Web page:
© 2005 MLB Advanced Media, L.P. All rights reserved.

05/20/05 8:00 AM ET

Big arms, small frames highlight draft

There's that old axiom, something having to do with pitching and never satisfying the need for it.

This is why arms are the biggest commodity each and every June come draft time. Last year, 19 of the 30 first-round picks were of the pitching variety.

They come in all shapes and sizes: high school, college, lefty, right, power, finesse. And everyone is shopping for some.

The main question that each scouting director must ask is just how much quality pitching there is in a given draft. The answer in 2005 seems to be an unmitigated "Eh, it's ok."

"It's an average depth-wise crop," one scouting director said. "There's a greater amount of smaller pitchers with good stuff. That's the one generalization you can make. There are a lot of six-foot, right-handed pitchers with really good arms."

That's forced many in the scouting industry to shift gears. With the normal first choice -- big bodies with big arms -- in short supply, teams are taking closer looks at pitchers who may not look like much, but are throwing the ball well.

"You have to adjust every year to the strength of the draft. Some years, it's more high school-oriented, sometimes college, sometimes finesse, sometimes power," the scouting director said. "There's a large group of smaller right-handed pitchers with good arms and good stuff. You have to adapt to each year's crop."

That's a large reason why a college starter like Miami's Cesar Carrillo, all 177 pounds of him, is moving as quickly up draft charts as just about anyone.

Another reason for Carrillo's helium has to do with his advisor, or rather, who isn't his advisor. While it's important not to overplay the impact Scott Boras has on the draft, it's very hard to ignore when talk of pitching comes up. Boras is working with five of the top college right-handed pitchers in this year's draft in Luke Hochevar, Mike Pelfrey, Craig Hansen, Mark McCormick and Jason Neighborgall. He's also got the top high school lefty, Mark Pawalek. That list doesn't include Jered Weaver, who looks like he's headed back into the draft after not coming to terms with the Angels after they took him No. 12 overall last year.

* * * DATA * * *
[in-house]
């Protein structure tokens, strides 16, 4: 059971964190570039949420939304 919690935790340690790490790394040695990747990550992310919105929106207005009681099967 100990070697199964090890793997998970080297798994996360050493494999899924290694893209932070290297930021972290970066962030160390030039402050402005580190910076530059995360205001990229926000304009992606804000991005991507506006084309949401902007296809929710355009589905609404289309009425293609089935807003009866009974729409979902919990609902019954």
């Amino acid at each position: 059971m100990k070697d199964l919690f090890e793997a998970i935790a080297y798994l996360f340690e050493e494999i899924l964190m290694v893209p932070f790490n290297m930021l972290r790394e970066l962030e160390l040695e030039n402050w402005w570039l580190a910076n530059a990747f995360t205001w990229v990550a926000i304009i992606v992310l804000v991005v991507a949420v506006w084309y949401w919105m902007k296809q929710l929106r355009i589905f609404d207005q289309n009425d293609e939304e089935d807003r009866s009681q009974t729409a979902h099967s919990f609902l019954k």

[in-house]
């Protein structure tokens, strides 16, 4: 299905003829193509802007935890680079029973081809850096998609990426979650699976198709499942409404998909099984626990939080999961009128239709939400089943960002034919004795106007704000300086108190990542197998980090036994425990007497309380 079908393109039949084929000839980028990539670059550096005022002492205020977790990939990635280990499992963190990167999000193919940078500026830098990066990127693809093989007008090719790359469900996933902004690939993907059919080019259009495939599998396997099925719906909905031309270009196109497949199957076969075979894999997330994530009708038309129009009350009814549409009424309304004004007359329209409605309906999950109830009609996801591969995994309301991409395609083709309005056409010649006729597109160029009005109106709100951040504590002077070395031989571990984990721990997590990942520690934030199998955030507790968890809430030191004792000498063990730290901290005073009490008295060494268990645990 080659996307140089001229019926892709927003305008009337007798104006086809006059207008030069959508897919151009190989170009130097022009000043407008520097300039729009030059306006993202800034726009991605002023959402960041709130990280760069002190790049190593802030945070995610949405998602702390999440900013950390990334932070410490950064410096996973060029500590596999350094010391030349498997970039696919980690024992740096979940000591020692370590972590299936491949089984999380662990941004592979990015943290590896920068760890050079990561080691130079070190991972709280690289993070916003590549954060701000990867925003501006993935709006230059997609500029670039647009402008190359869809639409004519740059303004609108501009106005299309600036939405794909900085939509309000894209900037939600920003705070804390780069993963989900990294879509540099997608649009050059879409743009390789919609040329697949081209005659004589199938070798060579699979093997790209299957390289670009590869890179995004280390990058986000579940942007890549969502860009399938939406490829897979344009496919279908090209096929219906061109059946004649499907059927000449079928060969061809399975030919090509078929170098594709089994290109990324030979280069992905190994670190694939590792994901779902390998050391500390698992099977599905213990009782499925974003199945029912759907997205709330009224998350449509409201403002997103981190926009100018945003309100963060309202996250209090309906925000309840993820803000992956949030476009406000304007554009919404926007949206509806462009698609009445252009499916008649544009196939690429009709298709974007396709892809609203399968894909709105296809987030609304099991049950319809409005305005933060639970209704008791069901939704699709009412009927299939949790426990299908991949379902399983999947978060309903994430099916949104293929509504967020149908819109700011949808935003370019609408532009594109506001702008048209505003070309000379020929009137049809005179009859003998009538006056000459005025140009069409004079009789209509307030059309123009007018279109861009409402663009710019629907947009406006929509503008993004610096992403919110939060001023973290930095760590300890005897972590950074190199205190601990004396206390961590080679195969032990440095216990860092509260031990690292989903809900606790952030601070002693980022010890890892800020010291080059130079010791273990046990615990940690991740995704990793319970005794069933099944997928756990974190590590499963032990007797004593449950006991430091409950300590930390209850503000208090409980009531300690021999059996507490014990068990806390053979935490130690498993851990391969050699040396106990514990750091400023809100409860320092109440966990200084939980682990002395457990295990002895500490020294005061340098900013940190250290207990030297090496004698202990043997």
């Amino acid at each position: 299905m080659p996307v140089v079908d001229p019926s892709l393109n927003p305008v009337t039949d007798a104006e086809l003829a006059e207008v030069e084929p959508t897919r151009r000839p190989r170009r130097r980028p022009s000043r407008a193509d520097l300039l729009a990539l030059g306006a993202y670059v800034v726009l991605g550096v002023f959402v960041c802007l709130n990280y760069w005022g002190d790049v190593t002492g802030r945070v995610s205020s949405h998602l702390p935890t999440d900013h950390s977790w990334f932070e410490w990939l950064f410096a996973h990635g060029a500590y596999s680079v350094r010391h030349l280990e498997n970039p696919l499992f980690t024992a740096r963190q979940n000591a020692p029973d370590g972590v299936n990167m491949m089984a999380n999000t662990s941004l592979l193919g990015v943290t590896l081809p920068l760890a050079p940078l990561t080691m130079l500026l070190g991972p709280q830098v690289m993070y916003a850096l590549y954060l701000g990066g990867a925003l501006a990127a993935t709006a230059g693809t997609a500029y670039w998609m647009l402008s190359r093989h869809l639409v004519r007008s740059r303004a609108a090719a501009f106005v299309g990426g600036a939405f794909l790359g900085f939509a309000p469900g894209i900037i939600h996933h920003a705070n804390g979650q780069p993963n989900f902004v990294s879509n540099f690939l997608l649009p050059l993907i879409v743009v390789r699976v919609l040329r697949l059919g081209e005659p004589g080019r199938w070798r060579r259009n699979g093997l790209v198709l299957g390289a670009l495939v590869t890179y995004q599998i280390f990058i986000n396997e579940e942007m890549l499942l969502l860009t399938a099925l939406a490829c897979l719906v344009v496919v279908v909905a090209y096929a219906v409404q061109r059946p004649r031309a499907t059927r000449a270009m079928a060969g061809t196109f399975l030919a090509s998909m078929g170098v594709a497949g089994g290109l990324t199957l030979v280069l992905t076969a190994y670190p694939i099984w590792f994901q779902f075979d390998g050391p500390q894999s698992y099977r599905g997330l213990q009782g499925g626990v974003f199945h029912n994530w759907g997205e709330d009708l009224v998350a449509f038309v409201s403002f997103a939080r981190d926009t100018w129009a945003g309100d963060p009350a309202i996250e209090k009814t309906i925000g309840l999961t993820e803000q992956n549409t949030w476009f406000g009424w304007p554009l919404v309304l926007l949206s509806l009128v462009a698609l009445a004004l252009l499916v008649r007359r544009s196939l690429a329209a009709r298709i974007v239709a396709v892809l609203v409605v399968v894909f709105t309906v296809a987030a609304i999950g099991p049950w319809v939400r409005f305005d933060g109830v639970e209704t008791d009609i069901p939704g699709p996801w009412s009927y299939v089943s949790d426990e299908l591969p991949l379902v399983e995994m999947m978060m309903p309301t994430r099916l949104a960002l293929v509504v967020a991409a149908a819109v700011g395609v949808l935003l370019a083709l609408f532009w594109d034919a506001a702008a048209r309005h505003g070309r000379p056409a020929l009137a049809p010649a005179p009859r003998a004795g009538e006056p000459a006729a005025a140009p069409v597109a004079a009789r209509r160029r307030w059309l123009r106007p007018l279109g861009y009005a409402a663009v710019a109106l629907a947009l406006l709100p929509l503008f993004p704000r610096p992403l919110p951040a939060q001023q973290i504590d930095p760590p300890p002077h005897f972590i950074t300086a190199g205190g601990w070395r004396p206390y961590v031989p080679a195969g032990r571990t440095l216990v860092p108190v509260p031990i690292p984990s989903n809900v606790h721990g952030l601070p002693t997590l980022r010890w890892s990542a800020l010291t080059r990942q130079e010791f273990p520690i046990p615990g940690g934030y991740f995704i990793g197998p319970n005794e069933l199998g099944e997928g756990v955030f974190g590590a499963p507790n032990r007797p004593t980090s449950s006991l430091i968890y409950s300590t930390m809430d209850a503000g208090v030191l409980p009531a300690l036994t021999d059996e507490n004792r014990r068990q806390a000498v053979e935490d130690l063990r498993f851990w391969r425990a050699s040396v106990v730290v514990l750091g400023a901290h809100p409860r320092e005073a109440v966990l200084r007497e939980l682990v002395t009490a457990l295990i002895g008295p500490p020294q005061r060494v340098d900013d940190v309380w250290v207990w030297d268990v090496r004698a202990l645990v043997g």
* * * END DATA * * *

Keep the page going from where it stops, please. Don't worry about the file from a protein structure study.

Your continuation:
How this affects the draft status of this corps remains to be seen, but if last year is any indication, some may slip because there are teams who can't afford or would rather not deal with Boras. That allows a Carrillo, probably the best non-Boras right-hander, to move up the charts.

The last wild card is Wade Townsend, formerly of Rice. He was taken No. 8 overall last year by the Orioles, but lost his ability to negotiate with the team when he attended classes at Rice last fall. Scouts have been all over his workouts, but some are leery of drafting him without seeing him pitch in a real game situation.

Here's a closer look at this year's pitching crop, broken down by college/high school, righy/lefty:

At the university


Luke Hochevar, Tennessee
Considered to be one of the top arms in this draft, period, Hochevar has been dominant for the Volunteers this year. He's 12-2 with a 1.81 ERA. Opponents are hitting just .190 against him and he's chalked up 117 K's in 104 2/3 IP. Yet another Team USA participant, Hochevar had a 2.73 ERA in 33 innings of work in international competition. His fastball has heavy sink and he uses a hard 11-to-5 curve and tight, sharp slider.

Scout's view: "He's one of the elite pitchers in this year's crop. He's got a three-pitch mix, with a slider that stands out as a plus pitch. His stuff is good, he knows how to pitch and he has the plus, plus out pitch."